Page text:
wherein said hydraulically actuatable release means and said hydraulically actuatable valve means are both defined upon a power sleeve which is slidably disposed about said mandrel means; and
wherein said power sleeve has a differential area piston defined thereon which is in fluid communication with said operating fluid passageway of said mandrel means.
4. The apparatus of claim 1, further comprising:
hydraulically actuatable valve means for trapping fluid under pressure in a portion of said operating fluid passageway communicated with said hydraulic second slip means and said power piston means and for thereby maintaining said hydraulic second slip means anchored in said well bore and said packer means sealed against said well bore.
5. The apparatus of claim 1, further comprising:
one-way check valve means, disposed in said operating fluid passageway of said mandrel means, for allowing increases in fluid pressure in said well bore above said packer means to be transmitted to a portion of said operating fluid passageway communicated with said hydraulic second slip means and said power piston means, and for thereby preventing said hydraulic second slip means from releasing its anchored engagement with said well bore due to said increases in fluid pressure in said well bore above said packer means, said check valve means including a pliable flapper valve element.
6. The apparatus of claim 1, wherein:
said coupling means has a flow passage means disposed therethrough for communicating an interior of said tubing string with said operating fluid passageway of said mandrel means; and
said apparatus further includes a bypass means for allowing well fluid from below said packer means to flow upward through said apparatus and into said tubing string as said apparatus is lowered on said tubing string into said well bore, said bypass means including:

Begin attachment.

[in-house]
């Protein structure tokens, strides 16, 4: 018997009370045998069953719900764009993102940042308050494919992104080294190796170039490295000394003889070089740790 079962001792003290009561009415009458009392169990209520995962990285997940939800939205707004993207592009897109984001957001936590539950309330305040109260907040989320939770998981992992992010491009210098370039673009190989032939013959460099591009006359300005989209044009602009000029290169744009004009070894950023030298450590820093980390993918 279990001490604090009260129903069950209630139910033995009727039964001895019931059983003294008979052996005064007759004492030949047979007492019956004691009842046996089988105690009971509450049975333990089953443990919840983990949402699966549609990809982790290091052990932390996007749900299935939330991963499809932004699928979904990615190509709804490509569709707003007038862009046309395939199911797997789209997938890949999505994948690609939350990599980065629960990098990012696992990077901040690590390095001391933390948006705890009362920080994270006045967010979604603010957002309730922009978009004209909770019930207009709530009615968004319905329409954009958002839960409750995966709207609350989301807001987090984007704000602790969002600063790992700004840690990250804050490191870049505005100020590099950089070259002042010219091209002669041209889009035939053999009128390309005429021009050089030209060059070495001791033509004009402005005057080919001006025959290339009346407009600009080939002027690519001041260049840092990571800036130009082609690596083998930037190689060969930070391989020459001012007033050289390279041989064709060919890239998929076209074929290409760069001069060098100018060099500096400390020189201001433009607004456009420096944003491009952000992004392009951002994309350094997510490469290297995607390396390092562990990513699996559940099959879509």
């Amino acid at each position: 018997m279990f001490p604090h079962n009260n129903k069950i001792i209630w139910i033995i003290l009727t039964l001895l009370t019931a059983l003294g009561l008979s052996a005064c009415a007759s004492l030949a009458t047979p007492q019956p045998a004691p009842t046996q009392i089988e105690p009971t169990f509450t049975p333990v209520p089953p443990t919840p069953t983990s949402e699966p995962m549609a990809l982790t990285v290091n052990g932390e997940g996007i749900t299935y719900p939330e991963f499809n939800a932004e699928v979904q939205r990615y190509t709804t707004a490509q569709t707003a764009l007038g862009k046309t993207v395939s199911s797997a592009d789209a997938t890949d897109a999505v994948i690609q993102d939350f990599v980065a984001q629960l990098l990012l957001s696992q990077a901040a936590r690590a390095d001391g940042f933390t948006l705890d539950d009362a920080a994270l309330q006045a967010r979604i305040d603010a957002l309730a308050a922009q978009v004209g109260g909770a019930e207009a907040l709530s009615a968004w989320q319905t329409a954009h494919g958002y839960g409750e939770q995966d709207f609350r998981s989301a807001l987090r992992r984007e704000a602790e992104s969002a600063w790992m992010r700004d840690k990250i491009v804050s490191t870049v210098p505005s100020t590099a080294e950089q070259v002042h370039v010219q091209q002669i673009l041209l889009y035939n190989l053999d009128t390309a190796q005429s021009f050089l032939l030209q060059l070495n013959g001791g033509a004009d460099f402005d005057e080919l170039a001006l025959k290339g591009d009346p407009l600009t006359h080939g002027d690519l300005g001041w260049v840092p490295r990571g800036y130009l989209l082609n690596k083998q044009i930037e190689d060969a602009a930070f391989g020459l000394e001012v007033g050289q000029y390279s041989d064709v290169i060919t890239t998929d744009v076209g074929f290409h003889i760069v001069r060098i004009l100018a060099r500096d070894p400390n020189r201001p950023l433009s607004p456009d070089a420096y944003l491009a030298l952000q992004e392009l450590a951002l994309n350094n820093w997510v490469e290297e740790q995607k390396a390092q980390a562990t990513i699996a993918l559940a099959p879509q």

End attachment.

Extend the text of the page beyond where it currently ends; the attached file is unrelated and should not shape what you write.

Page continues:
a lower bypass passage disposed longitudinally through a portion of said mandrel means extending from below said packer means to above said packer means;
a lower bypass port disposed through said mandrel means above said packer means and communicating said lower bypass passage with an exterior surface of said mandrel means; and
an upper bypass port disposed through said coupling means and connecting an exterior surface of said coupling means with said flow passage means of said coupling means.
7. The apparatus of claim 6, wherein:
said coupling means includes upper and lower telescoping tubular portions, said upper bypass port being partially disposed through each of said upper and lower portions, said upper and lower portions being telescopingly movable relative to each other between a first position wherein said upper bypass port is open and a second position wherein said upper bypass port is closed.
8. The apparatus of claim 7, wherein:
said first relative position of said first and second portions of said coupling means is a telescopingly extended position; and
said coupling means further includes resilient biasing means for urging said first and second portions of said coupling means toward said telescopingly extended first relative position.
9. The apparatus of claim 6, further comprising:
a power sleeve slidably disposed about said mandrel means and having a differential area piston defined thereon which is in fluid communication with said operating fluid passageway of said mandrel means, said power sleeve being longitudinally movable relative to said mandrel means between a first position wherein said lower bypass port is open and a second position wherein said lower bypass port is closed in response to a change in fluid pressure within said operating fluid passageway.
10. The apparatus of claim 9, further comprising:
hydraulically actuatable release means, operably associated with said mandrel means and said coupling means, for releasing said coupling means from latched connection to said mandrel means in response to a further increase in fluid pressure within said operating fluid passageway after said packer means is expanded by said power piston means;